Why Food Is More Than Just Food
There’s a reason food politics exist. Starvation and obesity exist simultaneously, while corporate companies market to emerging economies food choices less healthy than their traditional diet. What you eat directly affects your physical health, yet depends on your nationality, class, political affiliations, and then, perhaps less importantly, your personal tastes. Peter Menzel has won many picture of the year and book of the year awards. In several works since 1998’s Man Eating Bugs, he has used documentary food photography to convey a message.
Hungry Planet: What The World Eats by Peter Menzel and Faith D’Aluisio
This publication depicts, through photographs and data, cultural culinary differences and much more. The 30 countries included are represented by a native family whose diet is meticulously counted and visually presented. On the accompanying pages there is text describing the family’s situation: how they cook, what they like to cook, where they shop, etc. At the end of the book there is even a “measuring table” with statistics by nation. If you are interested in food politics, food journalism, or documentary food photography, this is a must-have book.
Documenting Without Being Boring
Sometimes, when the main goal of a photographic series is to document, the artist sticks with only one angle, one lighting style, and one background. The idea is to reduce all interpretive aspects and artistic choices to a minimum and let the material speak for itself. Menzel sticks to a certain method, but the small stylistic differences create a more interesting read all the way through the book. Consider the difference in focal length, pose, and lighting in the two images below:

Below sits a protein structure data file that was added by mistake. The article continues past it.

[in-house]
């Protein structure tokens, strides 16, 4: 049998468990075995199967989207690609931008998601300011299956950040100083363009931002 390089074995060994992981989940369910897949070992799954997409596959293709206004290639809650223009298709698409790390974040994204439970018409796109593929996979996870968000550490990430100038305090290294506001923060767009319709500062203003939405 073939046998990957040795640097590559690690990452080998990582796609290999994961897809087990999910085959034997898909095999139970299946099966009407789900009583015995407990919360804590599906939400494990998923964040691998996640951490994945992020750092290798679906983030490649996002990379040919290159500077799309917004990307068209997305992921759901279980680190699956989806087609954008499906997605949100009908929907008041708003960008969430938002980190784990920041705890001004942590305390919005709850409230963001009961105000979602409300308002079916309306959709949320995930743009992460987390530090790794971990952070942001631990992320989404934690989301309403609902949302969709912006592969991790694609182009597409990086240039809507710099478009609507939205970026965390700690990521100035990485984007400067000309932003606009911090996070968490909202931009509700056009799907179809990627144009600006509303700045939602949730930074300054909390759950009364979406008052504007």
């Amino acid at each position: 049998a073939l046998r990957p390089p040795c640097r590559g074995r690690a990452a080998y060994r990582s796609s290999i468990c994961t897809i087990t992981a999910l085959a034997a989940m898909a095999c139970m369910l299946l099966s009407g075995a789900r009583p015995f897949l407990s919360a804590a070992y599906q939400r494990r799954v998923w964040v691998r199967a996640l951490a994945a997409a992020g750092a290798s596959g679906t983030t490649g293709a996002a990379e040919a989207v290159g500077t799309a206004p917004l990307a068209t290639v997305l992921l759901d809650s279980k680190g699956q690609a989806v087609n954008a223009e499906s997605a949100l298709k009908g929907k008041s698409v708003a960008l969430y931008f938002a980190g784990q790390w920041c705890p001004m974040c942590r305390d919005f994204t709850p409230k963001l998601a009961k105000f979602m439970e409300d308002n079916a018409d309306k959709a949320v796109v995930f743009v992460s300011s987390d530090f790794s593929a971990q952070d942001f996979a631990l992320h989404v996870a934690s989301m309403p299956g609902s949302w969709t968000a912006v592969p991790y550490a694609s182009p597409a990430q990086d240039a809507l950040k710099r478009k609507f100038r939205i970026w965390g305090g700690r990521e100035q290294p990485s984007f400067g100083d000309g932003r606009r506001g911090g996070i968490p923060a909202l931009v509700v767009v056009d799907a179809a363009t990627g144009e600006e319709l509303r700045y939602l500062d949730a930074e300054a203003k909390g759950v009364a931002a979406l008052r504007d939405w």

The Underlying Meaning
What’s amazing about his documentary food photographs is what comes out in the details. Obviously some populations eat more than others. However, the omnipresence of breakfast cereals (corn flakes in Kuwait) tells us a deeper story about globalization. We see the change that dried food and preservatives can make to the diet of extremely isolated areas such as Greenland. The difference in how food is packaged between Mongolia and Germany. The exaggeratedly heavy beverage consumption of the latter (see above).
Showing someone what you eat in one week is actually quite personal and revealing. Menzel’s method itself gives him credibility. We believe he is unbiased because of the consistency of what is included in his shots and the frankness of the family’s faces.
Making Effective Messages in Food Photography
Shock and awe will turn off most audiences. Menzel’s documentary food photography is so successful and well-received because of its high level of journalism. In-depth research and a well-rounded point of view are key when entering the political realm. Something to think about is how you can make a point without focusing on it. For example, food packaging is not the main subject, nor discussed much in the text. We can enjoy and connect with the family stories related to food and people’s favorite meals, or we can dwell on the overuse of food packaging in developed countries–it’s up to the viewer.